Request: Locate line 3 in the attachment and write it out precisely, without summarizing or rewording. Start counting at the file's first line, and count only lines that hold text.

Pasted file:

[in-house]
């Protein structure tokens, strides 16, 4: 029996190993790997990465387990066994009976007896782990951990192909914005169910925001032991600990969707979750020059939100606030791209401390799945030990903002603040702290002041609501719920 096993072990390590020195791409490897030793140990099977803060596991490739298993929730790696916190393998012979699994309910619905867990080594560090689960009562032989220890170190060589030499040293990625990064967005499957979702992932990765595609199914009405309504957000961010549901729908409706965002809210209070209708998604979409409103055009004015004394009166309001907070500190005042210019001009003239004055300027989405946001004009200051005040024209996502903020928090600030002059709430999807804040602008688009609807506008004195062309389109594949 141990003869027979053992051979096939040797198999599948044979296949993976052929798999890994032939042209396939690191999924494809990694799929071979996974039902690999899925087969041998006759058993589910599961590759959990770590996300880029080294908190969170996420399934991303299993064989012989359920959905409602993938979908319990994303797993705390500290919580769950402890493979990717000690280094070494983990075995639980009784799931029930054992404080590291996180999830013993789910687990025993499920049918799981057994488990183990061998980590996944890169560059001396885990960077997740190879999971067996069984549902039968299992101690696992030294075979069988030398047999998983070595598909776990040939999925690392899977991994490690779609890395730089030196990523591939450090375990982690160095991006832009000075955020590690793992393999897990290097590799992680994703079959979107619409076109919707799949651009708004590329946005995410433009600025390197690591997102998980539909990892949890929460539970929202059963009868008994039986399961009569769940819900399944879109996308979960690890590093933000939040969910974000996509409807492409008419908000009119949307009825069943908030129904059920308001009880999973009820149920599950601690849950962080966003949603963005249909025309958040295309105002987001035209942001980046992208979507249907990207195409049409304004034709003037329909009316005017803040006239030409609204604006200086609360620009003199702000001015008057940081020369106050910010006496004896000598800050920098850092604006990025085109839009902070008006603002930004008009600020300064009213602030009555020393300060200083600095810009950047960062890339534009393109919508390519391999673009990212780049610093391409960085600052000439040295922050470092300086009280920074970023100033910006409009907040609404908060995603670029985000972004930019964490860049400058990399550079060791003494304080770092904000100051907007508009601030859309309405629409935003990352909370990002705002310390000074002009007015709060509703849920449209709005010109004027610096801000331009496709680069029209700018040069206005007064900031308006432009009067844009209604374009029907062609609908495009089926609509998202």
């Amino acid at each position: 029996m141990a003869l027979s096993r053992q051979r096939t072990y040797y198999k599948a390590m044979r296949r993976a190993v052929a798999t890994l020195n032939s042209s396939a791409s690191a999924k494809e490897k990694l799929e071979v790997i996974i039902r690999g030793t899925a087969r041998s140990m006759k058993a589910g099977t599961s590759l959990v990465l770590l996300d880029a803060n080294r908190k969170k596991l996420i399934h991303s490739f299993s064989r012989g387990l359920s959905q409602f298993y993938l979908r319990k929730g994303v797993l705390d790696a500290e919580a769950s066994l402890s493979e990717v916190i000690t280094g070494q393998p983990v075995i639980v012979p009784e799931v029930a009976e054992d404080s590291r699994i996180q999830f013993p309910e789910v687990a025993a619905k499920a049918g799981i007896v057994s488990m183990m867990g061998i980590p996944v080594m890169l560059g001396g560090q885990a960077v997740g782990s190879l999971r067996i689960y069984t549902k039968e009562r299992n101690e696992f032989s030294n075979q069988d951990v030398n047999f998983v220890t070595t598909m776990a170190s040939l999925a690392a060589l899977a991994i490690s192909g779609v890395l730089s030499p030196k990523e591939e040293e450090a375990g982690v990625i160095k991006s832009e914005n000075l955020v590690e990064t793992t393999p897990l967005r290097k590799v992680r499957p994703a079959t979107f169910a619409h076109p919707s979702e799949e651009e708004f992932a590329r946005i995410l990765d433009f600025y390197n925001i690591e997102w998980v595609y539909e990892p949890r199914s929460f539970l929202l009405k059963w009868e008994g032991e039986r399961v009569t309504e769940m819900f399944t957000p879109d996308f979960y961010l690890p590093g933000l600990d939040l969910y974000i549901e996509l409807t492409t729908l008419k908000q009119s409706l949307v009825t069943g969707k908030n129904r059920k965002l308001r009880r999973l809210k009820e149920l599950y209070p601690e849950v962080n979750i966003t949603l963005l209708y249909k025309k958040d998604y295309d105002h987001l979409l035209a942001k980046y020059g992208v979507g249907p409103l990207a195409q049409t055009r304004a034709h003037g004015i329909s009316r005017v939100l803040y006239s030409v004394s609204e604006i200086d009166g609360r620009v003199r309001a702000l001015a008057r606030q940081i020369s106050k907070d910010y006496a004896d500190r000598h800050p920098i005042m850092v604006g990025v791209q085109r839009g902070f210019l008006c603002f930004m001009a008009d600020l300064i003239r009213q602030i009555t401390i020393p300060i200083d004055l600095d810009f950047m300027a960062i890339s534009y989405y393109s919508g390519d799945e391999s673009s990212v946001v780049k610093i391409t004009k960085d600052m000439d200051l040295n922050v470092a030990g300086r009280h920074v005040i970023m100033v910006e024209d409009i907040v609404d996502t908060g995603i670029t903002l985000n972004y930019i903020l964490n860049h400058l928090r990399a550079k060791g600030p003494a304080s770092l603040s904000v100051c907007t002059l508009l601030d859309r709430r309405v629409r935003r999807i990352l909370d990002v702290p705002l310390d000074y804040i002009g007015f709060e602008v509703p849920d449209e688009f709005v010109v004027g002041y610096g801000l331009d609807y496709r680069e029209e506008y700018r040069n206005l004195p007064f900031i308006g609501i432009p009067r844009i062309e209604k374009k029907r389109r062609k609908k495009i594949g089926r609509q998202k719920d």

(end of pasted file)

């Amino acid at each position: 029996m141990a003869l027979s096993r053992q051979r096939t072990y040797y198999k599948a390590m044979r296949r993976a190993v052929a798999t890994l020195n032939s042209s396939a791409s690191a999924k494809e490897k990694l799929e071979v790997i996974i039902r690999g030793t899925a087969r041998s140990m006759k058993a589910g099977t599961s590759l959990v990465l770590l996300d880029a803060n080294r908190k969170k596991l996420i399934h991303s490739f299993s064989r012989g387990l359920s959905q409602f298993y993938l979908r319990k929730g994303v797993l705390d790696a500290e919580a769950s066994l402890s493979e990717v916190i000690t280094g070494q393998p983990v075995i639980v012979p009784e799931v029930a009976e054992d404080s590291r699994i996180q999830f013993p309910e789910v687990a025993a619905k499920a049918g799981i007896v057994s488990m183990m867990g061998i980590p996944v080594m890169l560059g001396g560090q885990a960077v997740g782990s190879l999971r067996i689960y069984t549902k039968e009562r299992n101690e696992f032989s030294n075979q069988d951990v030398n047999f998983v220890t070595t598909m776990a170190s040939l999925a690392a060589l899977a991994i490690s192909g779609v890395l730089s030499p030196k990523e591939e040293e450090a375990g982690v990625i160095k991006s832009e914005n000075l955020v590690e990064t793992t393999p897990l967005r290097k590799v992680r499957p994703a079959t979107f169910a619409h076109p919707s979702e799949e651009e708004f992932a590329r946005i995410l990765d433009f600025y390197n925001i690591e997102w998980v595609y539909e990892p949890r199914s929460f539970l929202l009405k059963w009868e008994g032991e039986r399961v009569t309504e769940m819900f399944t957000p879109d996308f979960y961010l690890p590093g933000l600990d939040l969910y974000i549901e996509l409807t492409t729908l008419k908000q009119s409706l949307v009825t069943g969707k908030n129904r059920k965002l308001r009880r999973l809210k009820e149920l599950y209070p601690e849950v962080n979750i966003t949603l963005l209708y249909k025309k958040d998604y295309d105002h987001l979409l035209a942001k980046y020059g992208v979507g249907p409103l990207a195409q049409t055009r304004a034709h003037g004015i329909s009316r005017v939100l803040y006239s030409v004394s609204e604006i200086d009166g609360r620009v003199r309001a702000l001015a008057r606030q940081i020369s106050k907070d910010y006496a004896d500190r000598h800050p920098i005042m850092v604006g990025v791209q085109r839009g902070f210019l008006c603002f930004m001009a008009d600020l300064i003239r009213q602030i009555t401390i020393p300060i200083d004055l600095d810009f950047m300027a960062i890339s534009y989405y393109s919508g390519d799945e391999s673009s990212v946001v780049k610093i391409t004009k960085d600052m000439d200051l040295n922050v470092a030990g300086r009280h920074v005040i970023m100033v910006e024209d409009i907040v609404d996502t908060g995603i670029t903002l985000n972004y930019i903020l964490n860049h400058l928090r990399a550079k060791g600030p003494a304080s770092l603040s904000v100051c907007t002059l508009l601030d859309r709430r309405v629409r935003r999807i990352l909370d990002v702290p705002l310390d000074y804040i002009g007015f709060e602008v509703p849920d449209e688009f709005v010109v004027g002041y610096g801000l331009d609807y496709r680069e029209e506008y700018r040069n206005l004195p007064f900031i308006g609501i432009p009067r844009i062309e209604k374009k029907r389109r062609k609908k495009i594949g089926r609509q998202k719920d």